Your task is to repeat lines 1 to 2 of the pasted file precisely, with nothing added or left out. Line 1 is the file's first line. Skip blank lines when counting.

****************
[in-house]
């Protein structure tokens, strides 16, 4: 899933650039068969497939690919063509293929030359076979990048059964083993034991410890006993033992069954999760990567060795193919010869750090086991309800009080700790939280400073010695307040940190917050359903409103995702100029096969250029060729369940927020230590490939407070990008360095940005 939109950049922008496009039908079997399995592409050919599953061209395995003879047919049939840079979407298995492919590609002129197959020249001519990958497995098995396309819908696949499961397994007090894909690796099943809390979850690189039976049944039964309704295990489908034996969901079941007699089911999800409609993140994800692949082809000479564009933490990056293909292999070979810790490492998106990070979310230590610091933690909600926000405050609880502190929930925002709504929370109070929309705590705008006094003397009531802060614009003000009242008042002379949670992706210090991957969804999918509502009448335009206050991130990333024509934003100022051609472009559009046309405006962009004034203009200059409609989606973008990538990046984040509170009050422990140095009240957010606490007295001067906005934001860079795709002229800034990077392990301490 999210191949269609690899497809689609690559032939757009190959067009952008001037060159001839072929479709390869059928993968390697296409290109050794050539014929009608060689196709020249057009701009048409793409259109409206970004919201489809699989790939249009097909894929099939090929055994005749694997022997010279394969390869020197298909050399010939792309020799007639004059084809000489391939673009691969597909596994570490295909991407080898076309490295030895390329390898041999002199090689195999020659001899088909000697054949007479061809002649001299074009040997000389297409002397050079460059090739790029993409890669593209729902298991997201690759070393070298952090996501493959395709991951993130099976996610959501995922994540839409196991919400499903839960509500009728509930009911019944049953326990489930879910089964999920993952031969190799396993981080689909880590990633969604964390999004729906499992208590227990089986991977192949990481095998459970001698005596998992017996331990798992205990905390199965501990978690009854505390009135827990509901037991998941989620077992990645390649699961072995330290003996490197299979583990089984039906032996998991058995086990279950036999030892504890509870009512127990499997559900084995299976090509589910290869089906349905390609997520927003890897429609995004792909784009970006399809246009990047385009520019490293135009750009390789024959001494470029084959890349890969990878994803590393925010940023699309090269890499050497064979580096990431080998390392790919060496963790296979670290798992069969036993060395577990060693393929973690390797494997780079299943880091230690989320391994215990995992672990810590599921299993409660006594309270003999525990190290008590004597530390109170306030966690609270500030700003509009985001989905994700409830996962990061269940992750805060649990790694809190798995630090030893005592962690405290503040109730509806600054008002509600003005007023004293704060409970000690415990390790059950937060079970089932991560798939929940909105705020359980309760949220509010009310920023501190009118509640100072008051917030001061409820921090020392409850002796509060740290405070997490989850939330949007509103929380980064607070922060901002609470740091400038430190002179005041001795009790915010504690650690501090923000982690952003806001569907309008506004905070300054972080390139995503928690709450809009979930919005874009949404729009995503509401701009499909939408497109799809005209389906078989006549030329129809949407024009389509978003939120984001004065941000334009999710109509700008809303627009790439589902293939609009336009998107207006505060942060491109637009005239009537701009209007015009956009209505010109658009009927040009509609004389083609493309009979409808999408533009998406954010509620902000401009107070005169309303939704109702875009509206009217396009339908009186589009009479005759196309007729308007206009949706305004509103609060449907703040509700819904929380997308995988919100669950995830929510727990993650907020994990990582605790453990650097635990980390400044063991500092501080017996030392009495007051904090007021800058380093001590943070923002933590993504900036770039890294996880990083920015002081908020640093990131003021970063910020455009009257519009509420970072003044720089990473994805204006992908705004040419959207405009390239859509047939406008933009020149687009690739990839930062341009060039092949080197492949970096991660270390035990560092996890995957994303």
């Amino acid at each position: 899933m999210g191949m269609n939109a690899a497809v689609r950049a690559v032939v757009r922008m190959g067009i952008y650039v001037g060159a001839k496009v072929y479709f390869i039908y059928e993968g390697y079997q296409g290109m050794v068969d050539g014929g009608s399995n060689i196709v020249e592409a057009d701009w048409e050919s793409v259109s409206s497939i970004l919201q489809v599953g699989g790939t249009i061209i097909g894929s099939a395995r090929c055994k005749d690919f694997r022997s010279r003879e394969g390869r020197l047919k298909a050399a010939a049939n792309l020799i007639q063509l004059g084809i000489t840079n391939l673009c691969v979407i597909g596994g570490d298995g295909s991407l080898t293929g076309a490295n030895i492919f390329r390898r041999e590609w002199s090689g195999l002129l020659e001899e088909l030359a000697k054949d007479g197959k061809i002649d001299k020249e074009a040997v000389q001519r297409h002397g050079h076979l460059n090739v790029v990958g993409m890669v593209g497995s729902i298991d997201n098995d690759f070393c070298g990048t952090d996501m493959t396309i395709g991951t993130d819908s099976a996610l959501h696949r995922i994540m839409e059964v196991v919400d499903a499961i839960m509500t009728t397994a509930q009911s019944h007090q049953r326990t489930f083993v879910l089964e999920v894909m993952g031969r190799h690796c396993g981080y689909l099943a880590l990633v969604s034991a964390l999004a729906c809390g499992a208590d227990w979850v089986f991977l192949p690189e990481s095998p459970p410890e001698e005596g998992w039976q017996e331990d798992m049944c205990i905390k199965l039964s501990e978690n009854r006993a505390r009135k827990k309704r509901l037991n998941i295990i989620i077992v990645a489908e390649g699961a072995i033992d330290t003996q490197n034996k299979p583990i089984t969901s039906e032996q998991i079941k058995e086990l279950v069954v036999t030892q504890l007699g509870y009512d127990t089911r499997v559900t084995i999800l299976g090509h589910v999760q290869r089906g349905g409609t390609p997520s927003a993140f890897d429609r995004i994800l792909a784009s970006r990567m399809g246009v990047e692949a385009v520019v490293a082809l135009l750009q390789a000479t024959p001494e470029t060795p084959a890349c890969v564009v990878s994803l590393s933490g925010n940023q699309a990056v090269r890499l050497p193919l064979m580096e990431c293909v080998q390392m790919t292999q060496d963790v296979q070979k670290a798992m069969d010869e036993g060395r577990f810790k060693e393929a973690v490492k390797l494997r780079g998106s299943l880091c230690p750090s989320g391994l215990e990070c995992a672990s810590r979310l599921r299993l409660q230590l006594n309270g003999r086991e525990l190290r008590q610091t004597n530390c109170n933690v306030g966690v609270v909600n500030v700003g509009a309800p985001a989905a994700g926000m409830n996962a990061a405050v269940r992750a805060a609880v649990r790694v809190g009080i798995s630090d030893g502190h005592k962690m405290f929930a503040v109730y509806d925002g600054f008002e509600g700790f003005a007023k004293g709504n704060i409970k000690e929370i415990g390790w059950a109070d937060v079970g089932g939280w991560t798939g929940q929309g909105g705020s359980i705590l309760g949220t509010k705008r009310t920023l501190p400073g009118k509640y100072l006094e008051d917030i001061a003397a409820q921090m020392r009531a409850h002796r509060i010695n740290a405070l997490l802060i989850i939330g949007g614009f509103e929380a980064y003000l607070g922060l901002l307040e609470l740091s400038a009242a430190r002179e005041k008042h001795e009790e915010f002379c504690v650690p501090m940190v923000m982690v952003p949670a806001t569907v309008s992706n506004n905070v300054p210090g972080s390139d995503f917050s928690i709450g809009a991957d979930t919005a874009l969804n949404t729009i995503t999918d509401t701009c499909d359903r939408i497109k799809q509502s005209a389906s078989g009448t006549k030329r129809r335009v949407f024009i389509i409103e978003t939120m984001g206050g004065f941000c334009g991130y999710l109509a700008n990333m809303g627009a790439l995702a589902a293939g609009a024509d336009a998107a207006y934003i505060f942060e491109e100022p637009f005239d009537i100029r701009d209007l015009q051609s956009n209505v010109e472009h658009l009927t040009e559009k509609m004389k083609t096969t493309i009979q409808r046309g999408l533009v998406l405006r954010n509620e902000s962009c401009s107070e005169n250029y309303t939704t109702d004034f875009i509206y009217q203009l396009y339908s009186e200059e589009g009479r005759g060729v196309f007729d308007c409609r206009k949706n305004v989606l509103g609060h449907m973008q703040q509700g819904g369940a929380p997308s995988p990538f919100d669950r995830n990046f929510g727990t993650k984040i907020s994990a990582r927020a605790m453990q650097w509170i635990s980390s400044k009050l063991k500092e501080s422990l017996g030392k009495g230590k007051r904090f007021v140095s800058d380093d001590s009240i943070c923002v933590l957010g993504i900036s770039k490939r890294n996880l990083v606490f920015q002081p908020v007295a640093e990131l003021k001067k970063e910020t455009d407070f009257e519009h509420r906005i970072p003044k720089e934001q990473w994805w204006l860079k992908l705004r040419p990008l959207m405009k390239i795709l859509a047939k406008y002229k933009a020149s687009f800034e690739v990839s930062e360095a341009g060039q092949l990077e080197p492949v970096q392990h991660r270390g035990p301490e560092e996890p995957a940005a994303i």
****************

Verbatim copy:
[in-house]
């Protein structure tokens, strides 16, 4: 899933650039068969497939690919063509293929030359076979990048059964083993034991410890006993033992069954999760990567060795193919010869750090086991309800009080700790939280400073010695307040940190917050359903409103995702100029096969250029060729369940927020230590490939407070990008360095940005 939109950049922008496009039908079997399995592409050919599953061209395995003879047919049939840079979407298995492919590609002129197959020249001519990958497995098995396309819908696949499961397994007090894909690796099943809390979850690189039976049944039964309704295990489908034996969901079941007699089911999800409609993140994800692949082809000479564009933490990056293909292999070979810790490492998106990070979310230590610091933690909600926000405050609880502190929930925002709504929370109070929309705590705008006094003397009531802060614009003000009242008042002379949670992706210090991957969804999918509502009448335009206050991130990333024509934003100022051609472009559009046309405006962009004034203009200059409609989606973008990538990046984040509170009050422990140095009240957010606490007295001067906005934001860079795709002229800034990077392990301490 999210191949269609690899497809689609690559032939757009190959067009952008001037060159001839072929479709390869059928993968390697296409290109050794050539014929009608060689196709020249057009701009048409793409259109409206970004919201489809699989790939249009097909894929099939090929055994005749694997022997010279394969390869020197298909050399010939792309020799007639004059084809000489391939673009691969597909596994570490295909991407080898076309490295030895390329390898041999002199090689195999020659001899088909000697054949007479061809002649001299074009040997000389297409002397050079460059090739790029993409890669593209729902298991997201690759070393070298952090996501493959395709991951993130099976996610959501995922994540839409196991919400499903839960509500009728509930009911019944049953326990489930879910089964999920993952031969190799396993981080689909880590990633969604964390999004729906499992208590227990089986991977192949990481095998459970001698005596998992017996331990798992205990905390199965501990978690009854505390009135827990509901037991998941989620077992990645390649699961072995330290003996490197299979583990089984039906032996998991058995086990279950036999030892504890509870009512127990499997559900084995299976090509589910290869089906349905390609997520927003890897429609995004792909784009970006399809246009990047385009520019490293135009750009390789024959001494470029084959890349890969990878994803590393925010940023699309090269890499050497064979580096990431080998390392790919060496963790296979670290798992069969036993060395577990060693393929973690390797494997780079299943880091230690989320391994215990995992672990810590599921299993409660006594309270003999525990190290008590004597530390109170306030966690609270500030700003509009985001989905994700409830996962990061269940992750805060649990790694809190798995630090030893005592962690405290503040109730509806600054008002509600003005007023004293704060409970000690415990390790059950937060079970089932991560798939929940909105705020359980309760949220509010009310920023501190009118509640100072008051917030001061409820921090020392409850002796509060740290405070997490989850939330949007509103929380980064607070922060901002609470740091400038430190002179005041001795009790915010504690650690501090923000982690952003806001569907309008506004905070300054972080390139995503928690709450809009979930919005874009949404729009995503509401701009499909939408497109799809005209389906078989006549030329129809949407024009389509978003939120984001004065941000334009999710109509700008809303627009790439589902293939609009336009998107207006505060942060491109637009005239009537701009209007015009956009209505010109658009009927040009509609004389083609493309009979409808999408533009998406954010509620902000401009107070005169309303939704109702875009509206009217396009339908009186589009009479005759196309007729308007206009949706305004509103609060449907703040509700819904929380997308995988919100669950995830929510727990993650907020994990990582605790453990650097635990980390400044063991500092501080017996030392009495007051904090007021800058380093001590943070923002933590993504900036770039890294996880990083920015002081908020640093990131003021970063910020455009009257519009509420970072003044720089990473994805204006992908705004040419959207405009390239859509047939406008933009020149687009690739990839930062341009060039092949080197492949970096991660270390035990560092996890995957994303």